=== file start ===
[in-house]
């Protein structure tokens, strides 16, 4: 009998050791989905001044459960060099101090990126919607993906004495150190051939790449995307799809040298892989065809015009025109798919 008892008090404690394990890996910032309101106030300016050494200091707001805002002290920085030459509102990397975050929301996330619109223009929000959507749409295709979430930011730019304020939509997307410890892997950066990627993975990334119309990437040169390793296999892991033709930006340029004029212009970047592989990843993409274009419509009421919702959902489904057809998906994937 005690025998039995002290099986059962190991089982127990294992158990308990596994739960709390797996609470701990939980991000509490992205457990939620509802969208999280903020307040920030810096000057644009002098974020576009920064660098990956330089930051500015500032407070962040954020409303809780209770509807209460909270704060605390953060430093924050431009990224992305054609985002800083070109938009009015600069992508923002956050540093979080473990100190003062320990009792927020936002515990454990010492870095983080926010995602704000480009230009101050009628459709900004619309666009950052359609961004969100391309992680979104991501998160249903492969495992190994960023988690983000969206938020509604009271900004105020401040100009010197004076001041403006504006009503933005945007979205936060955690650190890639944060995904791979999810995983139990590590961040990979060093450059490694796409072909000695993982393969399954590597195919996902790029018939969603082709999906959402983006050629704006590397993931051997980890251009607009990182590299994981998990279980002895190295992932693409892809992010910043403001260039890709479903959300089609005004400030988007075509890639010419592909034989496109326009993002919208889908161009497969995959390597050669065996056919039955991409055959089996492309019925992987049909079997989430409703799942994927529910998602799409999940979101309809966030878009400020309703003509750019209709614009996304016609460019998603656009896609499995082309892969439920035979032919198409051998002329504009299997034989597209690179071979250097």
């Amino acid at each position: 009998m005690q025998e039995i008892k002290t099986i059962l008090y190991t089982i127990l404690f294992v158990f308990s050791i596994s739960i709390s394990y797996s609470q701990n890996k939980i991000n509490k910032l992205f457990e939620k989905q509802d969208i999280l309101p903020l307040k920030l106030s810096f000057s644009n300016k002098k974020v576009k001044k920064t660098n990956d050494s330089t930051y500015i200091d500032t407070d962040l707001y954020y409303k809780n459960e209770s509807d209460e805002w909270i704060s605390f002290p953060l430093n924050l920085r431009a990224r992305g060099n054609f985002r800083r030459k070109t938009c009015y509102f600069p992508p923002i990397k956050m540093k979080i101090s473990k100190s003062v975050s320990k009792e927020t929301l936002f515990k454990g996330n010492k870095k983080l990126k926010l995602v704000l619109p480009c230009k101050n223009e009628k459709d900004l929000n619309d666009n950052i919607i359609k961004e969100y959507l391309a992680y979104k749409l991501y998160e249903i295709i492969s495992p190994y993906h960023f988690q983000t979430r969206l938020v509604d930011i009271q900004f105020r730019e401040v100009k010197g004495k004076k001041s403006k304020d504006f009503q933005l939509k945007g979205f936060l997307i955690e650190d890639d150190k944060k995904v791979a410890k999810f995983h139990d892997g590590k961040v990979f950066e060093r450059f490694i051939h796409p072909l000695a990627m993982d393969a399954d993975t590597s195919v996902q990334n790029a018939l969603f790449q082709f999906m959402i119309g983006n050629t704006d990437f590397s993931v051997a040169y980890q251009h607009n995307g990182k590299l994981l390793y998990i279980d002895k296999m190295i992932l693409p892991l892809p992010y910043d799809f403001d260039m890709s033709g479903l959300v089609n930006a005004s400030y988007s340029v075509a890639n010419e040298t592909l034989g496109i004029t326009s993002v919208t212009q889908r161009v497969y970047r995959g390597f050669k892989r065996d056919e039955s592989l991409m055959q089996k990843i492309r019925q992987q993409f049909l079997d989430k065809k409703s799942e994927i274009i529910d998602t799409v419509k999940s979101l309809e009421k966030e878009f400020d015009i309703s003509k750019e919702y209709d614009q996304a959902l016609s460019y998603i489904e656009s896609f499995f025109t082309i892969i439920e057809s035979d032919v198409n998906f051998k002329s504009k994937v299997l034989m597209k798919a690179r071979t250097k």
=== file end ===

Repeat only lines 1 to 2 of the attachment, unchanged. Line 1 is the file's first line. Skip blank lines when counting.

[in-house]
């Protein structure tokens, strides 16, 4: 009998050791989905001044459960060099101090990126919607993906004495150190051939790449995307799809040298892989065809015009025109798919 008892008090404690394990890996910032309101106030300016050494200091707001805002002290920085030459509102990397975050929301996330619109223009929000959507749409295709979430930011730019304020939509997307410890892997950066990627993975990334119309990437040169390793296999892991033709930006340029004029212009970047592989990843993409274009419509009421919702959902489904057809998906994937 005690025998039995002290099986059962190991089982127990294992158990308990596994739960709390797996609470701990939980991000509490992205457990939620509802969208999280903020307040920030810096000057644009002098974020576009920064660098990956330089930051500015500032407070962040954020409303809780209770509807209460909270704060605390953060430093924050431009990224992305054609985002800083070109938009009015600069992508923002956050540093979080473990100190003062320990009792927020936002515990454990010492870095983080926010995602704000480009230009101050009628459709900004619309666009950052359609961004969100391309992680979104991501998160249903492969495992190994960023988690983000969206938020509604009271900004105020401040100009010197004076001041403006504006009503933005945007979205936060955690650190890639944060995904791979999810995983139990590590961040990979060093450059490694796409072909000695993982393969399954590597195919996902790029018939969603082709999906959402983006050629704006590397993931051997980890251009607009990182590299994981998990279980002895190295992932693409892809992010910043403001260039890709479903959300089609005004400030988007075509890639010419592909034989496109326009993002919208889908161009497969995959390597050669065996056919039955991409055959089996492309019925992987049909079997989430409703799942994927529910998602799409999940979101309809966030878009400020309703003509750019209709614009996304016609460019998603656009896609499995082309892969439920035979032919198409051998002329504009299997034989597209690179071979250097």